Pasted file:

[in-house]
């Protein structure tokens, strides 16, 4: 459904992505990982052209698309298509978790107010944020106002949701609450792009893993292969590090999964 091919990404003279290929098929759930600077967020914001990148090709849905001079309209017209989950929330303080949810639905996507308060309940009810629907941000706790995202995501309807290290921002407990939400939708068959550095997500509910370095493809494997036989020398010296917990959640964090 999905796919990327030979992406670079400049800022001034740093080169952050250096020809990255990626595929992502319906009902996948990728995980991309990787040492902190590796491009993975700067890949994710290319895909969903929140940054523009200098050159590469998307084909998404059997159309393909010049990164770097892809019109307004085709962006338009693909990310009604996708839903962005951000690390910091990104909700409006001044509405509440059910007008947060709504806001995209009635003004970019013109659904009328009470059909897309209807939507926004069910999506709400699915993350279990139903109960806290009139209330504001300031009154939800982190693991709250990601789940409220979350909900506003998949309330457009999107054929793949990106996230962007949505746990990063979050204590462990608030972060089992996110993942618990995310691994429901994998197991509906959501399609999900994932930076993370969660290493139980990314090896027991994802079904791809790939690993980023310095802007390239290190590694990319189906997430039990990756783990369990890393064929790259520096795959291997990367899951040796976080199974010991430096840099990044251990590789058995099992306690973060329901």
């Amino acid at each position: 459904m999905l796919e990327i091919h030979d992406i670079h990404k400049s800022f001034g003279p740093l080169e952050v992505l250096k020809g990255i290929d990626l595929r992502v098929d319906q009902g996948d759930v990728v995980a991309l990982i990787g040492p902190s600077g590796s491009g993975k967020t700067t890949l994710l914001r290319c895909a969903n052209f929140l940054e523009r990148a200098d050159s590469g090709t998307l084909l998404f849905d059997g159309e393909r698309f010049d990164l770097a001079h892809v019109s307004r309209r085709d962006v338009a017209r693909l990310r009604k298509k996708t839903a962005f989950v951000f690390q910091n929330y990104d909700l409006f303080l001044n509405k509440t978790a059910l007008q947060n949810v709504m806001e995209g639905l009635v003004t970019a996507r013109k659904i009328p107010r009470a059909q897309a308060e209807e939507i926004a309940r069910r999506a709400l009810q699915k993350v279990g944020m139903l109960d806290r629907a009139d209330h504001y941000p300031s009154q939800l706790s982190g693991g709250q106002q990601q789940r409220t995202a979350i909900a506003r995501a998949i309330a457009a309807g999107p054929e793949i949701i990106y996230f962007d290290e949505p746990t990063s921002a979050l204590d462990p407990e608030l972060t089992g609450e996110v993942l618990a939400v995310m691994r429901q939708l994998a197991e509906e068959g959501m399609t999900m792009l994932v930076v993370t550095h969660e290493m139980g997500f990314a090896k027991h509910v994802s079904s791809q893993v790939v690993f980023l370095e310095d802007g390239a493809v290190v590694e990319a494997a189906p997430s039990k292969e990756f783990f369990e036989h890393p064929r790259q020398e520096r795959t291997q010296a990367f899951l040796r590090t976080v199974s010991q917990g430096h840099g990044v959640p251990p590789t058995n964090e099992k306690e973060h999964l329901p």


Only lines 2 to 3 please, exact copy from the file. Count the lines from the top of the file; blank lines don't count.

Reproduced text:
């Protein structure tokens, strides 16, 4: 459904992505990982052209698309298509978790107010944020106002949701609450792009893993292969590090999964 091919990404003279290929098929759930600077967020914001990148090709849905001079309209017209989950929330303080949810639905996507308060309940009810629907941000706790995202995501309807290290921002407990939400939708068959550095997500509910370095493809494997036989020398010296917990959640964090 999905796919990327030979992406670079400049800022001034740093080169952050250096020809990255990626595929992502319906009902996948990728995980991309990787040492902190590796491009993975700067890949994710290319895909969903929140940054523009200098050159590469998307084909998404059997159309393909010049990164770097892809019109307004085709962006338009693909990310009604996708839903962005951000690390910091990104909700409006001044509405509440059910007008947060709504806001995209009635003004970019013109659904009328009470059909897309209807939507926004069910999506709400699915993350279990139903109960806290009139209330504001300031009154939800982190693991709250990601789940409220979350909900506003998949309330457009999107054929793949990106996230962007949505746990990063979050204590462990608030972060089992996110993942618990995310691994429901994998197991509906959501399609999900994932930076993370969660290493139980990314090896027991994802079904791809790939690993980023310095802007390239290190590694990319189906997430039990990756783990369990890393064929790259520096795959291997990367899951040796976080199974010991430096840099990044251990590789058995099992306690973060329901």
């Amino acid at each position: 459904m999905l796919e990327i091919h030979d992406i670079h990404k400049s800022f001034g003279p740093l080169e952050v992505l250096k020809g990255i290929d990626l595929r992502v098929d319906q009902g996948d759930v990728v995980a991309l990982i990787g040492p902190s600077g590796s491009g993975k967020t700067t890949l994710l914001r290319c895909a969903n052209f929140l940054e523009r990148a200098d050159s590469g090709t998307l084909l998404f849905d059997g159309e393909r698309f010049d990164l770097a001079h892809v019109s307004r309209r085709d962006v338009a017209r693909l990310r009604k298509k996708t839903a962005f989950v951000f690390q910091n929330y990104d909700l409006f303080l001044n509405k509440t978790a059910l007008q947060n949810v709504m806001e995209g639905l009635v003004t970019a996507r013109k659904i009328p107010r009470a059909q897309a308060e209807e939507i926004a309940r069910r999506a709400l009810q699915k993350v279990g944020m139903l109960d806290r629907a009139d209330h504001y941000p300031s009154q939800l706790s982190g693991g709250q106002q990601q789940r409220t995202a979350i909900a506003r995501a998949i309330a457009a309807g999107p054929e793949i949701i990106y996230f962007d290290e949505p746990t990063s921002a979050l204590d462990p407990e608030l972060t089992g609450e996110v993942l618990a939400v995310m691994r429901q939708l994998a197991e509906e068959g959501m399609t999900m792009l994932v930076v993370t550095h969660e290493m139980g997500f990314a090896k027991h509910v994802s079904s791809q893993v790939v690993f980023l370095e310095d802007g390239a493809v290190v590694e990319a494997a189906p997430s039990k292969e990756f783990f369990e036989h890393p064929r790259q020398e520096r795959t291997q010296a990367f899951l040796r590090t976080v199974s010991q917990g430096h840099g990044v959640p251990p590789t058995n964090e099992k306690e973060h999964l329901p």